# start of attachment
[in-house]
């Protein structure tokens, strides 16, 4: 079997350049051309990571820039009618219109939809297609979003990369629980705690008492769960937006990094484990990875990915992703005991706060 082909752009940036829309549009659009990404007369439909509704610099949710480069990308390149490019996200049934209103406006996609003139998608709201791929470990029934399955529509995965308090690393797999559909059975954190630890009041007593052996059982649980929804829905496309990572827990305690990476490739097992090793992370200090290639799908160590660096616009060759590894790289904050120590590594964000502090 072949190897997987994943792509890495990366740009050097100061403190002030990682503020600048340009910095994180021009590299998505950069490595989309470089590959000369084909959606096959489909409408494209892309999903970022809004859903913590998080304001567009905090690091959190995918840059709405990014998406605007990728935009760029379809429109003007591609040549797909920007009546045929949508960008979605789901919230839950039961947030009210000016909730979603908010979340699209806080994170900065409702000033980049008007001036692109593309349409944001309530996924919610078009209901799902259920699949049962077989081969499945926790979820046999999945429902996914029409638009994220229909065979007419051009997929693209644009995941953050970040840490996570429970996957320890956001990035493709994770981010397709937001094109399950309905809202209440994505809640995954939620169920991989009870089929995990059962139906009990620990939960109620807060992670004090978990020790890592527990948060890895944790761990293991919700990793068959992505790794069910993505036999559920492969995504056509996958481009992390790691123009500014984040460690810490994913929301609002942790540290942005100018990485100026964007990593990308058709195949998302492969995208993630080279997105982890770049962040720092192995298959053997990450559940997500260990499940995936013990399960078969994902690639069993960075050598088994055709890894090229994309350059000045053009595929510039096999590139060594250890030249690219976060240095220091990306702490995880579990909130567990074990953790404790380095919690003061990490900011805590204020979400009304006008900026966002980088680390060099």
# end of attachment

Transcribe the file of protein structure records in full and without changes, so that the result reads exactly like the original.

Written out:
[in-house]
């Protein structure tokens, strides 16, 4: 079997350049051309990571820039009618219109939809297609979003990369629980705690008492769960937006990094484990990875990915992703005991706060 082909752009940036829309549009659009990404007369439909509704610099949710480069990308390149490019996200049934209103406006996609003139998608709201791929470990029934399955529509995965308090690393797999559909059975954190630890009041007593052996059982649980929804829905496309990572827990305690990476490739097992090793992370200090290639799908160590660096616009060759590894790289904050120590590594964000502090 072949190897997987994943792509890495990366740009050097100061403190002030990682503020600048340009910095994180021009590299998505950069490595989309470089590959000369084909959606096959489909409408494209892309999903970022809004859903913590998080304001567009905090690091959190995918840059709405990014998406605007990728935009760029379809429109003007591609040549797909920007009546045929949508960008979605789901919230839950039961947030009210000016909730979603908010979340699209806080994170900065409702000033980049008007001036692109593309349409944001309530996924919610078009209901799902259920699949049962077989081969499945926790979820046999999945429902996914029409638009994220229909065979007419051009997929693209644009995941953050970040840490996570429970996957320890956001990035493709994770981010397709937001094109399950309905809202209440994505809640995954939620169920991989009870089929995990059962139906009990620990939960109620807060992670004090978990020790890592527990948060890895944790761990293991919700990793068959992505790794069910993505036999559920492969995504056509996958481009992390790691123009500014984040460690810490994913929301609002942790540290942005100018990485100026964007990593990308058709195949998302492969995208993630080279997105982890770049962040720092192995298959053997990450559940997500260990499940995936013990399960078969994902690639069993960075050598088994055709890894090229994309350059000045053009595929510039096999590139060594250890030249690219976060240095220091990306702490995880579990909130567990074990953790404790380095919690003061990490900011805590204020979400009304006008900026966002980088680390060099």